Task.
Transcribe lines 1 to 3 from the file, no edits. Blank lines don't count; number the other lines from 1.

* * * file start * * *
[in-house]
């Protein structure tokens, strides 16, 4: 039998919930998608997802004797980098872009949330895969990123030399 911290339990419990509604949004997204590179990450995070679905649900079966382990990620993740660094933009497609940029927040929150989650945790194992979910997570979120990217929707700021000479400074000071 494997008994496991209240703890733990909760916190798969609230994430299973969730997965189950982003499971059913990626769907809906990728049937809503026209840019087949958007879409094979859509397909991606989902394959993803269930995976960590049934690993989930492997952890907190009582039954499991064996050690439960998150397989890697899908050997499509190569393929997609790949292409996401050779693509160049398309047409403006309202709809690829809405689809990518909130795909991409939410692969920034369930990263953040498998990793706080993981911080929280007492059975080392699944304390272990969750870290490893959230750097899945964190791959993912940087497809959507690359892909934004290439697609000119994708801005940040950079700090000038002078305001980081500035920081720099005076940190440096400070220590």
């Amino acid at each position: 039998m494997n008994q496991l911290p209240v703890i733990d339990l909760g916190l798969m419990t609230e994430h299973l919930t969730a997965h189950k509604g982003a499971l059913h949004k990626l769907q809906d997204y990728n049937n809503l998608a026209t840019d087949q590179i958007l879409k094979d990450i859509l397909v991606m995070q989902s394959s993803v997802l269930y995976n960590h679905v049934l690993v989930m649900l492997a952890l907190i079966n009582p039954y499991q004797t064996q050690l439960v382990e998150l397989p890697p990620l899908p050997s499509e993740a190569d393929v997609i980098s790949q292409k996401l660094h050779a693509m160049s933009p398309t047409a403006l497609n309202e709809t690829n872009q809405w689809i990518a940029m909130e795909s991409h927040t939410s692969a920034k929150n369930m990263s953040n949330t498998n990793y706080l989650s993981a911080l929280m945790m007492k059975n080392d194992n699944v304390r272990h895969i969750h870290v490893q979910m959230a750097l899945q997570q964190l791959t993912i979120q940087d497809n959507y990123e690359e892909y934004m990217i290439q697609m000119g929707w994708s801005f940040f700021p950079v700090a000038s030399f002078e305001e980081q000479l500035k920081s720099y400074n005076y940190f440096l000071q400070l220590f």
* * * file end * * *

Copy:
[in-house]
């Protein structure tokens, strides 16, 4: 039998919930998608997802004797980098872009949330895969990123030399 911290339990419990509604949004997204590179990450995070679905649900079966382990990620993740660094933009497609940029927040929150989650945790194992979910997570979120990217929707700021000479400074000071 494997008994496991209240703890733990909760916190798969609230994430299973969730997965189950982003499971059913990626769907809906990728049937809503026209840019087949958007879409094979859509397909991606989902394959993803269930995976960590049934690993989930492997952890907190009582039954499991064996050690439960998150397989890697899908050997499509190569393929997609790949292409996401050779693509160049398309047409403006309202709809690829809405689809990518909130795909991409939410692969920034369930990263953040498998990793706080993981911080929280007492059975080392699944304390272990969750870290490893959230750097899945964190791959993912940087497809959507690359892909934004290439697609000119994708801005940040950079700090000038002078305001980081500035920081720099005076940190440096400070220590």
């Amino acid at each position: 039998m494997n008994q496991l911290p209240v703890i733990d339990l909760g916190l798969m419990t609230e994430h299973l919930t969730a997965h189950k509604g982003a499971l059913h949004k990626l769907q809906d997204y990728n049937n809503l998608a026209t840019d087949q590179i958007l879409k094979d990450i859509l397909v991606m995070q989902s394959s993803v997802l269930y995976n960590h679905v049934l690993v989930m649900l492997a952890l907190i079966n009582p039954y499991q004797t064996q050690l439960v382990e998150l397989p890697p990620l899908p050997s499509e993740a190569d393929v997609i980098s790949q292409k996401l660094h050779a693509m160049s933009p398309t047409a403006l497609n309202e709809t690829n872009q809405w689809i990518a940029m909130e795909s991409h927040t939410s692969a920034k929150n369930m990263s953040n949330t498998n990793y706080l989650s993981a911080l929280m945790m007492k059975n080392d194992n699944v304390r272990h895969i969750h870290v490893q979910m959230a750097l899945q997570q964190l791959t993912i979120q940087d497809n959507y990123e690359e892909y934004m990217i290439q697609m000119g929707w994708s801005f940040f700021p950079v700090a000038s030399f002078e305001e980081q000479l500035k920081s720099y400074n005076y940190f440096l000071q400070l220590f």